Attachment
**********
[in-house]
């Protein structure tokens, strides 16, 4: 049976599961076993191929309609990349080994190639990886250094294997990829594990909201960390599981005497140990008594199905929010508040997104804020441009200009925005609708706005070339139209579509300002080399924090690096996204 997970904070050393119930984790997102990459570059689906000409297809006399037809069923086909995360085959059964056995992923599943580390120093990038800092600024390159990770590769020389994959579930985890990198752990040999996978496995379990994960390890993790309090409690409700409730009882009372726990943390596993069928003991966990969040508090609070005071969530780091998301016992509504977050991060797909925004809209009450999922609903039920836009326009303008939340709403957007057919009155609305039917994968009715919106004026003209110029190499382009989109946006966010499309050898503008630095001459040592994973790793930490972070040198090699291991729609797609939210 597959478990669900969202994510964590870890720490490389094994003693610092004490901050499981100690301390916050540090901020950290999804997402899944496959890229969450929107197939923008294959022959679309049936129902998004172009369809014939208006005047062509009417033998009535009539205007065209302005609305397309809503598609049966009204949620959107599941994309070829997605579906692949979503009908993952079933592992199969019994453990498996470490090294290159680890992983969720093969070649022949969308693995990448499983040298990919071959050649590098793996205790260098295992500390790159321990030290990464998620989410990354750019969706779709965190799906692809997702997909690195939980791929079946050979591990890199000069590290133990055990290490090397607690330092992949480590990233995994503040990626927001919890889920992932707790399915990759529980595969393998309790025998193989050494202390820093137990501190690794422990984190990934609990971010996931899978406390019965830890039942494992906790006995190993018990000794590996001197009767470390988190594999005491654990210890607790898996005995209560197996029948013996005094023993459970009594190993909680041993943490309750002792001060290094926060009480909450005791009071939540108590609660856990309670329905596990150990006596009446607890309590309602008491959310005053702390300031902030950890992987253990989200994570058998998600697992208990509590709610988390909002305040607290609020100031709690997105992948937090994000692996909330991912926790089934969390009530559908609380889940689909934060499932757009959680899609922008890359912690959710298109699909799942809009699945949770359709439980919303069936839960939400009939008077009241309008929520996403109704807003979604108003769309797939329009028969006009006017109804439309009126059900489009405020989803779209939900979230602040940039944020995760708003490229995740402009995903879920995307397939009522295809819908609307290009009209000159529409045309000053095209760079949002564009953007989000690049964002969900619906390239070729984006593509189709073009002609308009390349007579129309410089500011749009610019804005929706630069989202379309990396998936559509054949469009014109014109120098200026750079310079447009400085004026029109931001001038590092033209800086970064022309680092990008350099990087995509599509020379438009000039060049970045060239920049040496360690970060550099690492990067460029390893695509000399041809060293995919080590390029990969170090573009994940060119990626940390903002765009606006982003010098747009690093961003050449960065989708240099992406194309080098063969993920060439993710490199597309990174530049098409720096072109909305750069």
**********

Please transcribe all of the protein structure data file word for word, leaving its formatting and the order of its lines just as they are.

[in-house]
């Protein structure tokens, strides 16, 4: 049976599961076993191929309609990349080994190639990886250094294997990829594990909201960390599981005497140990008594199905929010508040997104804020441009200009925005609708706005070339139209579509300002080399924090690096996204 997970904070050393119930984790997102990459570059689906000409297809006399037809069923086909995360085959059964056995992923599943580390120093990038800092600024390159990770590769020389994959579930985890990198752990040999996978496995379990994960390890993790309090409690409700409730009882009372726990943390596993069928003991966990969040508090609070005071969530780091998301016992509504977050991060797909925004809209009450999922609903039920836009326009303008939340709403957007057919009155609305039917994968009715919106004026003209110029190499382009989109946006966010499309050898503008630095001459040592994973790793930490972070040198090699291991729609797609939210 597959478990669900969202994510964590870890720490490389094994003693610092004490901050499981100690301390916050540090901020950290999804997402899944496959890229969450929107197939923008294959022959679309049936129902998004172009369809014939208006005047062509009417033998009535009539205007065209302005609305397309809503598609049966009204949620959107599941994309070829997605579906692949979503009908993952079933592992199969019994453990498996470490090294290159680890992983969720093969070649022949969308693995990448499983040298990919071959050649590098793996205790260098295992500390790159321990030290990464998620989410990354750019969706779709965190799906692809997702997909690195939980791929079946050979591990890199000069590290133990055990290490090397607690330092992949480590990233995994503040990626927001919890889920992932707790399915990759529980595969393998309790025998193989050494202390820093137990501190690794422990984190990934609990971010996931899978406390019965830890039942494992906790006995190993018990000794590996001197009767470390988190594999005491654990210890607790898996005995209560197996029948013996005094023993459970009594190993909680041993943490309750002792001060290094926060009480909450005791009071939540108590609660856990309670329905596990150990006596009446607890309590309602008491959310005053702390300031902030950890992987253990989200994570058998998600697992208990509590709610988390909002305040607290609020100031709690997105992948937090994000692996909330991912926790089934969390009530559908609380889940689909934060499932757009959680899609922008890359912690959710298109699909799942809009699945949770359709439980919303069936839960939400009939008077009241309008929520996403109704807003979604108003769309797939329009028969006009006017109804439309009126059900489009405020989803779209939900979230602040940039944020995760708003490229995740402009995903879920995307397939009522295809819908609307290009009209000159529409045309000053095209760079949002564009953007989000690049964002969900619906390239070729984006593509189709073009002609308009390349007579129309410089500011749009610019804005929706630069989202379309990396998936559509054949469009014109014109120098200026750079310079447009400085004026029109931001001038590092033209800086970064022309680092990008350099990087995509599509020379438009000039060049970045060239920049040496360690970060550099690492990067460029390893695509000399041809060293995919080590390029990969170090573009994940060119990626940390903002765009606006982003010098747009690093961003050449960065989708240099992406194309080098063969993920060439993710490199597309990174530049098409720096072109909305750069």